Hillary's ahead, but what's history say about frontrunners?





What does it mean to be the Democratic front-runner at this stage in the race? Not as much as Senator Hillary Rodham Clinton, who is now leading in the national polls, might wish, if past elections are any indicator.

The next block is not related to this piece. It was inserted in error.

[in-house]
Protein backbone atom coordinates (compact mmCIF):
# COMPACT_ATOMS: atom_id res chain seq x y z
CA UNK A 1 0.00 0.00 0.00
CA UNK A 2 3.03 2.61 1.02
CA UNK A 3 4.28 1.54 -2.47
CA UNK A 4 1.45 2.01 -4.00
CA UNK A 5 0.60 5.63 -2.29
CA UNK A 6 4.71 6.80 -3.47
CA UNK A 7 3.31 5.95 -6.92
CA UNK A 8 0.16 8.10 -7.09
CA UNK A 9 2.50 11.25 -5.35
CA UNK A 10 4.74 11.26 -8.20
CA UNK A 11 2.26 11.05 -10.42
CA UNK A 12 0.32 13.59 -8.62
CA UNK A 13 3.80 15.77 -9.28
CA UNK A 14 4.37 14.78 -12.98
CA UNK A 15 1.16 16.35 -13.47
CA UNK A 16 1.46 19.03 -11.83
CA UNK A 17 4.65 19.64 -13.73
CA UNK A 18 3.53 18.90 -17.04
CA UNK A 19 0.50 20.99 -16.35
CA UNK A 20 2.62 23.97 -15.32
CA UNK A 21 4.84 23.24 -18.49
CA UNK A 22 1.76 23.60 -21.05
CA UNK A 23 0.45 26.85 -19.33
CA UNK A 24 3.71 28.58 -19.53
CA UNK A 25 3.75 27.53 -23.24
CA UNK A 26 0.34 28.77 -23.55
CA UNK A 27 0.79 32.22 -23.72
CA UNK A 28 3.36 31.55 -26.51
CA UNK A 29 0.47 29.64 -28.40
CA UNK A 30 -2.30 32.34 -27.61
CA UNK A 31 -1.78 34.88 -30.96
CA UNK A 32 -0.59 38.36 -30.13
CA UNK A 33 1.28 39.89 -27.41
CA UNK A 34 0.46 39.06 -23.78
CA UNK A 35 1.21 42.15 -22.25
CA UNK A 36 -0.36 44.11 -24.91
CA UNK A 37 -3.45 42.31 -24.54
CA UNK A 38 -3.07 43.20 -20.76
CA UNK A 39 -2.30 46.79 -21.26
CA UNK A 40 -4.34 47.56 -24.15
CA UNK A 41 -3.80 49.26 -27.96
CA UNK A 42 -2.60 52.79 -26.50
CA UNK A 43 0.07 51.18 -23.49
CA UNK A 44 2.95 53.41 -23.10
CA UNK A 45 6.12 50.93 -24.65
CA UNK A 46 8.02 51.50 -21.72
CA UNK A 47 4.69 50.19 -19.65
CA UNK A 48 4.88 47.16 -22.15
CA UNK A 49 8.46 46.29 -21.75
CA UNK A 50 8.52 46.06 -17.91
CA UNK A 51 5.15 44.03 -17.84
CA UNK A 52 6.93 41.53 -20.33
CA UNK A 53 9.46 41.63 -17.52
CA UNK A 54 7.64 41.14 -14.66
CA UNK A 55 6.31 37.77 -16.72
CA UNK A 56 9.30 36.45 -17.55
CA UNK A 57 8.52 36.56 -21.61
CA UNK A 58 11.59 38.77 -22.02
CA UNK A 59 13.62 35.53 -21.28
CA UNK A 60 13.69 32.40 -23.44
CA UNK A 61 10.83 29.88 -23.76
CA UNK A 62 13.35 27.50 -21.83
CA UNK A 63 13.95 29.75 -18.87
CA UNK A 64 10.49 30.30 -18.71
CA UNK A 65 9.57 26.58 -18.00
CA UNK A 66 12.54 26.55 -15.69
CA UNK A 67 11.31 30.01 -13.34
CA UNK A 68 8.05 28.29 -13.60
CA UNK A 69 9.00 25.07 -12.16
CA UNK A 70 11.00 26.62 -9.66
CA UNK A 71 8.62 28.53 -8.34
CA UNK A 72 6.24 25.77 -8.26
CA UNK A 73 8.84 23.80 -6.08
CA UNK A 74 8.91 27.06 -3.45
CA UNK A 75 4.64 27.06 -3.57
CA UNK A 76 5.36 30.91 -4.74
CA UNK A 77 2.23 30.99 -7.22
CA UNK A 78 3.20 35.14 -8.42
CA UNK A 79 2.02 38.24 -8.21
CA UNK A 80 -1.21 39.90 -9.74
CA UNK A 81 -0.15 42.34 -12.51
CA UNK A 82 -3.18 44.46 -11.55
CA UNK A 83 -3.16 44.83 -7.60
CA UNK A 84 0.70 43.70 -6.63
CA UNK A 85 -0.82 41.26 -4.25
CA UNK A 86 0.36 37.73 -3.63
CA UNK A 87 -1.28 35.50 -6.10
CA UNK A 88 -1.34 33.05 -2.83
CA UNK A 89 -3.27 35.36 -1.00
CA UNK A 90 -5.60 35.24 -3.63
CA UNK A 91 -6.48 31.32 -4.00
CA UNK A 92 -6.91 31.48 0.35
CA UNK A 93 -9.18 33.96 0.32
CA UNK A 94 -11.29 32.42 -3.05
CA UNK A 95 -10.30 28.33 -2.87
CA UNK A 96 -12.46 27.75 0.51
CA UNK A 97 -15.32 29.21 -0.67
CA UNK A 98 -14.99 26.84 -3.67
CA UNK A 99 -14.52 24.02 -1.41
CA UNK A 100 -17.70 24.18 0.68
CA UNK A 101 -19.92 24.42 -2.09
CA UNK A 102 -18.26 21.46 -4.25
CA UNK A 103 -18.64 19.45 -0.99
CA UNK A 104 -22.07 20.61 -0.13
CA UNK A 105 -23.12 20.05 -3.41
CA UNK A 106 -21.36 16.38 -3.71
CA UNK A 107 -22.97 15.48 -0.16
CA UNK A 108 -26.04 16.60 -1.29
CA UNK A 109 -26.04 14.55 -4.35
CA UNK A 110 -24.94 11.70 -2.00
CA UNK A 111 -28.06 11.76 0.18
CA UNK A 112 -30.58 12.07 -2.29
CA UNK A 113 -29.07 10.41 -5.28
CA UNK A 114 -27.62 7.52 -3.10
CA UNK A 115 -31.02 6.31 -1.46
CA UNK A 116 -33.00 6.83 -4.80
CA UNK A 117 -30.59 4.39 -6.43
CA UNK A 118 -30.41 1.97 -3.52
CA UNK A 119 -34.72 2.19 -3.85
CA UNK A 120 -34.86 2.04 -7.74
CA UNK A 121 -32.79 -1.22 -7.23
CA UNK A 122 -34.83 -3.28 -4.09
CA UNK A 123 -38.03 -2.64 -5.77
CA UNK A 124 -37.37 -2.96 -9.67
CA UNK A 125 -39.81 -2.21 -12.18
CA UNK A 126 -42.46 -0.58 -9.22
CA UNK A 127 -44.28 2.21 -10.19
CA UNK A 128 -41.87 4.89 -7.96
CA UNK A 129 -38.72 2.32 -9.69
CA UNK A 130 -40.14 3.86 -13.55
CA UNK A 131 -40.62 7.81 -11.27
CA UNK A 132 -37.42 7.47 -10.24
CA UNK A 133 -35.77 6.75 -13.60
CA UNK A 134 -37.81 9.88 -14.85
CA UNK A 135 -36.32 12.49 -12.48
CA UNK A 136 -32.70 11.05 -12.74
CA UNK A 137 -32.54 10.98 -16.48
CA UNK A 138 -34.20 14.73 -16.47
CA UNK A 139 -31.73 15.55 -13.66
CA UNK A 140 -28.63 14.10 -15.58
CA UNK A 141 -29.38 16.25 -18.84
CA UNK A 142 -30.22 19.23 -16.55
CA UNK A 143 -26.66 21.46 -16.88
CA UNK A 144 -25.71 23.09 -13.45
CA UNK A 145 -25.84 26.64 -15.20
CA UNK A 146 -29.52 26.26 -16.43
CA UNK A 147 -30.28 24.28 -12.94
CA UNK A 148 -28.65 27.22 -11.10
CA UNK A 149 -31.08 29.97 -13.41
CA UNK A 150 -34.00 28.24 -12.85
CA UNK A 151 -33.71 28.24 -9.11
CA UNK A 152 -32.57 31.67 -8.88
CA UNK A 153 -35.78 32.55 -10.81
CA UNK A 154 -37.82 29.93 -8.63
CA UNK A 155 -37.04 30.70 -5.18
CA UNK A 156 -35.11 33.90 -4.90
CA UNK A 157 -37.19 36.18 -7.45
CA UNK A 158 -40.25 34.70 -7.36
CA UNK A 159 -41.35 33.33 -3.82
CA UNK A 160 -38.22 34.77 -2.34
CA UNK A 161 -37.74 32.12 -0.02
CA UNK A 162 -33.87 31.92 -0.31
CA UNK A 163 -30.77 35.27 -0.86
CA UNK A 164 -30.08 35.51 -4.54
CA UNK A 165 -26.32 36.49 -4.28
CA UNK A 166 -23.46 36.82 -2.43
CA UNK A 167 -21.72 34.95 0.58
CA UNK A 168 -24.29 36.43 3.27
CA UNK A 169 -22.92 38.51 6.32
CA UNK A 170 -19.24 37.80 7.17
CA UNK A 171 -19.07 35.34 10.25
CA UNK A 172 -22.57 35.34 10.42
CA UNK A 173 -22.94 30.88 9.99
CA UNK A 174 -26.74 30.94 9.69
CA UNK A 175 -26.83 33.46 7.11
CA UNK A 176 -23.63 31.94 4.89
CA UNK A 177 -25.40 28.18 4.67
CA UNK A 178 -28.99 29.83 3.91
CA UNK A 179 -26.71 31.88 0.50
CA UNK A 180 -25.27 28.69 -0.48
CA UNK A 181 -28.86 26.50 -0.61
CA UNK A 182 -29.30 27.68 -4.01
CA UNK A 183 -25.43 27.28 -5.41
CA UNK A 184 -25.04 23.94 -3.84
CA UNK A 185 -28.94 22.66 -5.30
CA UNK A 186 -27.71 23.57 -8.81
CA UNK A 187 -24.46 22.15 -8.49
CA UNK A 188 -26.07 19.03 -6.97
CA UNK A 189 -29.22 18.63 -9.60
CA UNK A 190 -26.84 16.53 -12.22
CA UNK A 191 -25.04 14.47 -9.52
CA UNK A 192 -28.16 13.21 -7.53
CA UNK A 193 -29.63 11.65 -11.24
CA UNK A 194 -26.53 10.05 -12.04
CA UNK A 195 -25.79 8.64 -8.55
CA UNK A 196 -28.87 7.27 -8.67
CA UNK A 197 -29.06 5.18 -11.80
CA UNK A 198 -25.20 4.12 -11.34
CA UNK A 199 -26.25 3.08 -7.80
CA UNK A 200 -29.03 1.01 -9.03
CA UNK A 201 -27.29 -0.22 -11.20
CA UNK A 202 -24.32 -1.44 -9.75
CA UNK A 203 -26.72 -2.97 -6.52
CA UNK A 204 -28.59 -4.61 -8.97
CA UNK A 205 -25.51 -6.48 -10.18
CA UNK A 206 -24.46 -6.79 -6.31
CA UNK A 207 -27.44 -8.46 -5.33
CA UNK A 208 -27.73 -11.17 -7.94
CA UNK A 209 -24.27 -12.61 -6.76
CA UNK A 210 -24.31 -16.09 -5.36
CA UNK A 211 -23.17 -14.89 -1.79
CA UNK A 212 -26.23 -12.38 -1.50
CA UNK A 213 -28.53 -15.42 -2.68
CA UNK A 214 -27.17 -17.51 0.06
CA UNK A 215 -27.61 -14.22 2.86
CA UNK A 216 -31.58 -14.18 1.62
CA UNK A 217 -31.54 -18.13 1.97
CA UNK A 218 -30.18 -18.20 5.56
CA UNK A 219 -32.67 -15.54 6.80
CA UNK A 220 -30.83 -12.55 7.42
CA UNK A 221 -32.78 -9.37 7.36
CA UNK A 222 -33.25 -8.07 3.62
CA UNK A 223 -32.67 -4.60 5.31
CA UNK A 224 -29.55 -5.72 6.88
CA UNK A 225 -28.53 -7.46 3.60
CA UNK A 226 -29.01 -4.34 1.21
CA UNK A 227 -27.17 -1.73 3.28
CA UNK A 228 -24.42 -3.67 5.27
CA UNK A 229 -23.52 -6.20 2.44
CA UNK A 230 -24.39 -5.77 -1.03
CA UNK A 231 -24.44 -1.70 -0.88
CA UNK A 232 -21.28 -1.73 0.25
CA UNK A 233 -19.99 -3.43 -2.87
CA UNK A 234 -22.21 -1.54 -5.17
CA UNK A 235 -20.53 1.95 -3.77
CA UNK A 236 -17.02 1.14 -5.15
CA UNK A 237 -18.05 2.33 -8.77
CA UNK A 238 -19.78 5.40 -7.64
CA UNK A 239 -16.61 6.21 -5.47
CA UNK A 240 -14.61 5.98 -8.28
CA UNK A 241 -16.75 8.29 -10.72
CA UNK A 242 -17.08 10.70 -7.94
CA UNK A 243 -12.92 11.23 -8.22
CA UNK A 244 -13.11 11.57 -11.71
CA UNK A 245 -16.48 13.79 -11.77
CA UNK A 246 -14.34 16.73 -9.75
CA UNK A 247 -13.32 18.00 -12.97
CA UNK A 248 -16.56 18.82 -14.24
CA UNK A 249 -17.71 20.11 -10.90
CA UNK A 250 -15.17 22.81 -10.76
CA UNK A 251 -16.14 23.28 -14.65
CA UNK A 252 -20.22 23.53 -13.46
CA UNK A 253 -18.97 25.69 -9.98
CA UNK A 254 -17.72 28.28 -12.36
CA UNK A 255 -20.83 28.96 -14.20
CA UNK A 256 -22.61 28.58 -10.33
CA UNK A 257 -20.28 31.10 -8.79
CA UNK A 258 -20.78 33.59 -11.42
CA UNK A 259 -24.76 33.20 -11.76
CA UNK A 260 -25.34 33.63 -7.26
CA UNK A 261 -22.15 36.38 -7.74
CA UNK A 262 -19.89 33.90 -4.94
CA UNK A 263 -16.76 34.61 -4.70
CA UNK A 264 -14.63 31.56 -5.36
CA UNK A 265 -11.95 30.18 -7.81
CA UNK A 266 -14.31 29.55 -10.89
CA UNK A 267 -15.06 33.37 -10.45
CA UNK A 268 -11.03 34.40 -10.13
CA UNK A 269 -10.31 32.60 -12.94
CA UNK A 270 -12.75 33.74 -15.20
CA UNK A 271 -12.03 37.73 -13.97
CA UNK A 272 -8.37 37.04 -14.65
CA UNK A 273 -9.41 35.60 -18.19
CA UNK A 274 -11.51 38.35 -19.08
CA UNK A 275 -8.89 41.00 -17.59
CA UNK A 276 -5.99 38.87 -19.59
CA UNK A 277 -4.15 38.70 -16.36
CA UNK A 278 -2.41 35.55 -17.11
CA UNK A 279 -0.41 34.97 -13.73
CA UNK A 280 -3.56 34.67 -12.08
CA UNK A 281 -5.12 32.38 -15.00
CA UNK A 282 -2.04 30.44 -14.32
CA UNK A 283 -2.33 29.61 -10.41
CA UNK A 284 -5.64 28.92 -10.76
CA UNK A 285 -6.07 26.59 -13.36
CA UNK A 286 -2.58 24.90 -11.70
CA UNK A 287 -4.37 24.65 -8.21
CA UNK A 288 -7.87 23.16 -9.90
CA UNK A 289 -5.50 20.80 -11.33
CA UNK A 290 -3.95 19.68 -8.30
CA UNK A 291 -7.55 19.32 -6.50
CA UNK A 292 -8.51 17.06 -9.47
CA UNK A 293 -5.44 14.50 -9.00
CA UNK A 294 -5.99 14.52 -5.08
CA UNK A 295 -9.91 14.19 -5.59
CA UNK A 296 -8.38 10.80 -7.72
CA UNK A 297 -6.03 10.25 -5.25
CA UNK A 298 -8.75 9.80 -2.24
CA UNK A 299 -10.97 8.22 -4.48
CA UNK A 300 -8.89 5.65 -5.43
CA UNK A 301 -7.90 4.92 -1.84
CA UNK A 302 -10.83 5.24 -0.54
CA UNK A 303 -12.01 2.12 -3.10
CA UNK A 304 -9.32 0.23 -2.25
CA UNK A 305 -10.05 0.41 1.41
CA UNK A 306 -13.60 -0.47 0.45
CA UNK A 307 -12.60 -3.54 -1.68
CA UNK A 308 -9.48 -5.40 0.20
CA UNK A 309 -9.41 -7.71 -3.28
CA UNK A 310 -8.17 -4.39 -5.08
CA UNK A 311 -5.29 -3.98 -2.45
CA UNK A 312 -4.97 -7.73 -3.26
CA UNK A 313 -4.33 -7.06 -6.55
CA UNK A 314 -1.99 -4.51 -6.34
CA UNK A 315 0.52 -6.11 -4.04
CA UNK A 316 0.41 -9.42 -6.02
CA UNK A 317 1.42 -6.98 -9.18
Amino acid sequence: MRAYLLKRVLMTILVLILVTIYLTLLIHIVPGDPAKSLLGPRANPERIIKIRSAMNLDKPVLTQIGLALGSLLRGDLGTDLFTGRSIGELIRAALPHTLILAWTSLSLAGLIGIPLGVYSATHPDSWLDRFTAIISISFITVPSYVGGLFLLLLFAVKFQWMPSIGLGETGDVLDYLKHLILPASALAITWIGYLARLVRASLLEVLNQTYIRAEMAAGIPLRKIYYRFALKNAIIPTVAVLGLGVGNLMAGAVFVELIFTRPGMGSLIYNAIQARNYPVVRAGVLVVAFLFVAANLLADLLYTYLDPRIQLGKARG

Starting in 1952, the Democrats have contested the presidency 11 times (not counting 1964, 1980 and 1996 when they nominated incumbents). Of those 11 times, only five of the candidates who were leading in national polls in January won the nomination: Adlai E. Stevenson in 1956, John F. Kennedy in 1960, Walter F. Mondale in 1984, Bill Clinton in 1992 and Al Gore in 2000. The so-called front-runners who did not win the nomination included Estes Kefauver in 1952 (Stevenson won the nomination), Lyndon B. Johnson, who shared the lead with Robert F. Kennedy in 1968 (Hubert H. Humphrey was nominated after Johnson dropped out and Kennedy was assassinated), Edmund S. Muskie in 1972 (overtaken by George S. McGovern), Edward M. Kennedy in 1976 (Jimmy Carter pulled ahead), Jesse Jackson and Gary Hart in 1988 (Michael J. Dukakis took over) and Howard Dean in 2004 (lost to John Kerry).



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